Through cloud computing, the web is becoming a platform. With trends such as Office 2.0, we are seeing more and more applications that were once the province of desktop computers being converted into web applications. Word processors like Buzzword and office suites like Google Docs are slowly becoming as functional as their desktop counterparts and could easily replace software such as Microsoft Office in many homes or small offices.
But cloud computing transcends Office 2.0 to deliver applications of all shapes and sizes from web mashups to Facebook applications to web-based massively multiplayer online role-playing games. With new technologies that help web applications store some information locally -- which allows an online word processor to be used offline as well -- and a new browser called Chrome to push the envelope, Google is a major player in turning cloud computing into a platform.
Cloud Computing and Interoperability
A major barrier to cloud computing is the interoperability of applications. While it is possible to insert an Adobe Acrobat file into a Microsoft Word document, things get a little bit stickier when we talk about web-based applications.
This is where some of the most attractive elements to cloud computing -- storing the information on the web and allowing the web to do most of the 'computing' -- becomes a barrier to getting things done. While we might one day be able to insert our Google Docs word processor document into our Google Docs spreadsheet, things are a little stickier when it comes to inserting a Buzzword document into our Google Docs spreadsheet.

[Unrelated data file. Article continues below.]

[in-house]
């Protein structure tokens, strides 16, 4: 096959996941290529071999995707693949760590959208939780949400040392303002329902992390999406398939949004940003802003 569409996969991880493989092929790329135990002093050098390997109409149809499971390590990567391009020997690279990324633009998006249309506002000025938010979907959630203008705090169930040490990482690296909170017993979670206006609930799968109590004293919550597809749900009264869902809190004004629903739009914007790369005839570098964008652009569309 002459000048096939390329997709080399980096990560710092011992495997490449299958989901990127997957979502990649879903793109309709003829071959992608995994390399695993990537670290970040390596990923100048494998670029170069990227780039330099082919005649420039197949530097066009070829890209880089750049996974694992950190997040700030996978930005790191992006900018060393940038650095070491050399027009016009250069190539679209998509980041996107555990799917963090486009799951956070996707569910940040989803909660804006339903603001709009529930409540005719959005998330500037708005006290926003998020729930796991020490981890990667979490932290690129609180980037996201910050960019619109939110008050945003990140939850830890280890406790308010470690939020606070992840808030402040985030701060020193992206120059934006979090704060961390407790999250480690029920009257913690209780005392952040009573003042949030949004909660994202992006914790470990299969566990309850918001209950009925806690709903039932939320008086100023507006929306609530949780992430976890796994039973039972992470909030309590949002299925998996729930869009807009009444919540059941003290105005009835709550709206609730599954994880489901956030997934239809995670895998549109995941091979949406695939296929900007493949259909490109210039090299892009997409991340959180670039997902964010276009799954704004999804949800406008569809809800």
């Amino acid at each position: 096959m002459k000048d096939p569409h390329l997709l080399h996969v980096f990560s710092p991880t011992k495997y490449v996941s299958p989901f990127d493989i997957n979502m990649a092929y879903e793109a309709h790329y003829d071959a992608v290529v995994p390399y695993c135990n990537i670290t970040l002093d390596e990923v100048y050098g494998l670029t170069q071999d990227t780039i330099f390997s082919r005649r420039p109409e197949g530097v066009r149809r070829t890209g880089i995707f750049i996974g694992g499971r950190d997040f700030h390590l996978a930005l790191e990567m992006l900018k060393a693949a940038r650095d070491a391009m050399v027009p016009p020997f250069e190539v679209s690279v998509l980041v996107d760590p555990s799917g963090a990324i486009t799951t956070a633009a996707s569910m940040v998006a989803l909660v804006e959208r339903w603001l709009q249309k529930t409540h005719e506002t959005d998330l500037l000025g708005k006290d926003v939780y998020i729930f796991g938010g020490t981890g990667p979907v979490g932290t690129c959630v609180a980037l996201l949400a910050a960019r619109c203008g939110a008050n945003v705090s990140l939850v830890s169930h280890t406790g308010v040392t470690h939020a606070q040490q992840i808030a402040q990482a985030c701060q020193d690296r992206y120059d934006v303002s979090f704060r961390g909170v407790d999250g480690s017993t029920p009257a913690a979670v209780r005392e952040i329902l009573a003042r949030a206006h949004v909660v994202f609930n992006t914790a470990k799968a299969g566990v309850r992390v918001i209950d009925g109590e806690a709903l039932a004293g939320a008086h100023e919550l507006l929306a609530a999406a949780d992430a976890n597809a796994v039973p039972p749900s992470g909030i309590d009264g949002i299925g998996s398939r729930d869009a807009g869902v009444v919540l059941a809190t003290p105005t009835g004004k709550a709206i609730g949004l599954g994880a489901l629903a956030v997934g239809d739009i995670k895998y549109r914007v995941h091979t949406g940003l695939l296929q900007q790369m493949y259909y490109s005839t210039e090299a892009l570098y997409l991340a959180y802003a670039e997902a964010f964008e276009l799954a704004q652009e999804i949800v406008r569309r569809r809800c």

Ignoring for a moment that Google probably doesn't want you to have the ability to insert a competitor's document into their spreadsheet, this creates a ton of data security issues. So not only would we need a standard for web 'documents' to become web 'objects' capable of being generically inserted into any other web document, we'll also need a system to maintain a certain level of security when it comes to this type of data sharing.
Possible? Certainly, but it isn't anything that will happen overnight.
What is Cloud Computing?
This brings us back to the initial question. What is cloud computing? It is the process of taking the services and tasks performed by our computers and bringing them to the web.
What does this mean to us?
With the "cloud" doing most of the work, this frees us up to access the "cloud" however we choose. It could be a super-charged desktop PC designed for high-end gaming, or a "thin client" laptop running the Linux operating system with an 8 gig flash drive instead of a conventional hard drive, or even an iPhone or a Blackberry.
We can also get at the same information and perform the same tasks whether we are at work, at home, or even a friend's house. Not that you would want to take a break between rounds of Texas Hold'em to do some work for the office -- but the prospect of being able to do it is pretty cool.